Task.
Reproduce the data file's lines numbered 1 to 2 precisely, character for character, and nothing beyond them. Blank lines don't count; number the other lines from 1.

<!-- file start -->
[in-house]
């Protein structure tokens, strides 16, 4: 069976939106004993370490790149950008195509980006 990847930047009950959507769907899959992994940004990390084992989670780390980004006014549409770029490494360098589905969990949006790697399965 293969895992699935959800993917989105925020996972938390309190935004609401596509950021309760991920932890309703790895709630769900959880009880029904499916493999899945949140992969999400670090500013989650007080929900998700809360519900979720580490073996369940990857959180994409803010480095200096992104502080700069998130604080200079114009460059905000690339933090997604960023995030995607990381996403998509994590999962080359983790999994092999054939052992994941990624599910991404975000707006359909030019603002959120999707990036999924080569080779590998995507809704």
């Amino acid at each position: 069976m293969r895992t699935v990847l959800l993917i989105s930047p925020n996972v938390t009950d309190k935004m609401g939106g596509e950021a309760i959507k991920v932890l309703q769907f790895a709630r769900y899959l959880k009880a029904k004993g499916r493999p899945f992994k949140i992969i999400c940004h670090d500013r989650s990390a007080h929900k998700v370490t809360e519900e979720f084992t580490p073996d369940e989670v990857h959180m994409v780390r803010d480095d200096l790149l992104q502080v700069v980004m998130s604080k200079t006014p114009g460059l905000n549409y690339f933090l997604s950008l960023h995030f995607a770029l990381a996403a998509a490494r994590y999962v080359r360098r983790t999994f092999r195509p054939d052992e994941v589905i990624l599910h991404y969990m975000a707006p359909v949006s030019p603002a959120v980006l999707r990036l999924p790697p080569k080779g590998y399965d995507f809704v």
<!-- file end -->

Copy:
[in-house]
């Protein structure tokens, strides 16, 4: 069976939106004993370490790149950008195509980006 990847930047009950959507769907899959992994940004990390084992989670780390980004006014549409770029490494360098589905969990949006790697399965 293969895992699935959800993917989105925020996972938390309190935004609401596509950021309760991920932890309703790895709630769900959880009880029904499916493999899945949140992969999400670090500013989650007080929900998700809360519900979720580490073996369940990857959180994409803010480095200096992104502080700069998130604080200079114009460059905000690339933090997604960023995030995607990381996403998509994590999962080359983790999994092999054939052992994941990624599910991404975000707006359909030019603002959120999707990036999924080569080779590998995507809704």